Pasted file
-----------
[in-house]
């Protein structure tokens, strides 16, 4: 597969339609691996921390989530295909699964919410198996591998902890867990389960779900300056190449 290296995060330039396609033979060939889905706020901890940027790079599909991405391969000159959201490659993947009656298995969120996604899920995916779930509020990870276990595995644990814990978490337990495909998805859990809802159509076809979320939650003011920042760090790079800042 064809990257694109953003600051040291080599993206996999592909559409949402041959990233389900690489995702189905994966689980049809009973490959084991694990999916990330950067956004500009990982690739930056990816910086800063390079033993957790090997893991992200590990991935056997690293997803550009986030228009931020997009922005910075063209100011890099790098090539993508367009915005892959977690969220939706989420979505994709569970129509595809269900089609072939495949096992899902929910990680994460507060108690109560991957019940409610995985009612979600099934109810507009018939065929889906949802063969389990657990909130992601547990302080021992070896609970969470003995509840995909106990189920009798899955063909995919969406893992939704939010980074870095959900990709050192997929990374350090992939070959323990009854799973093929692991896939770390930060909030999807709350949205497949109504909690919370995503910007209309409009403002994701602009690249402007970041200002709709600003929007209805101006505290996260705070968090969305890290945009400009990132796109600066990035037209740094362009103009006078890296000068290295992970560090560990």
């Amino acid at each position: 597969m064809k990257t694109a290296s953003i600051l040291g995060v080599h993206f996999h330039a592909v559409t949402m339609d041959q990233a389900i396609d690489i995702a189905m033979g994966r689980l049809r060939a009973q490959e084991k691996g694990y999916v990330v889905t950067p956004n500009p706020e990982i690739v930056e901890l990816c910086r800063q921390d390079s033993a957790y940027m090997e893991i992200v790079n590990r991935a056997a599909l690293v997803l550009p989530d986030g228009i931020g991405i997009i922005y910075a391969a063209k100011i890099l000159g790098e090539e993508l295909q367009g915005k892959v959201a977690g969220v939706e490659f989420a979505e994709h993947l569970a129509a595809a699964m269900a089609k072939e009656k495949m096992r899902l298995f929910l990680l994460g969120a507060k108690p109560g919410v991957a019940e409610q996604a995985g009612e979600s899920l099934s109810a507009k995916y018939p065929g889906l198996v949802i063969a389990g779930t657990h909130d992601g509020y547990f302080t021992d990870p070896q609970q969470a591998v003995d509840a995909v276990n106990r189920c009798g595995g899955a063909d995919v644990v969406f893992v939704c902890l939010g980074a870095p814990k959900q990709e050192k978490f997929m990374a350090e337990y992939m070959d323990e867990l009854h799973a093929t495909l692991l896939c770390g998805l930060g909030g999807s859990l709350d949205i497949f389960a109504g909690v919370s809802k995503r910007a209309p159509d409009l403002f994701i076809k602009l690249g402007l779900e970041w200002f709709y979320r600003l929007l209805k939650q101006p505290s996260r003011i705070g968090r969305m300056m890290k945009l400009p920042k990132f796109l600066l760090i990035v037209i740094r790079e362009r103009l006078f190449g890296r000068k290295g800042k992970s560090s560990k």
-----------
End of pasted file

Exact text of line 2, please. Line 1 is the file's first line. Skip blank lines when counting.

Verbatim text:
């Protein structure tokens, strides 16, 4: 597969339609691996921390989530295909699964919410198996591998902890867990389960779900300056190449 290296995060330039396609033979060939889905706020901890940027790079599909991405391969000159959201490659993947009656298995969120996604899920995916779930509020990870276990595995644990814990978490337990495909998805859990809802159509076809979320939650003011920042760090790079800042 064809990257694109953003600051040291080599993206996999592909559409949402041959990233389900690489995702189905994966689980049809009973490959084991694990999916990330950067956004500009990982690739930056990816910086800063390079033993957790090997893991992200590990991935056997690293997803550009986030228009931020997009922005910075063209100011890099790098090539993508367009915005892959977690969220939706989420979505994709569970129509595809269900089609072939495949096992899902929910990680994460507060108690109560991957019940409610995985009612979600099934109810507009018939065929889906949802063969389990657990909130992601547990302080021992070896609970969470003995509840995909106990189920009798899955063909995919969406893992939704939010980074870095959900990709050192997929990374350090992939070959323990009854799973093929692991896939770390930060909030999807709350949205497949109504909690919370995503910007209309409009403002994701602009690249402007970041200002709709600003929007209805101006505290996260705070968090969305890290945009400009990132796109600066990035037209740094362009103009006078890296000068290295992970560090560990």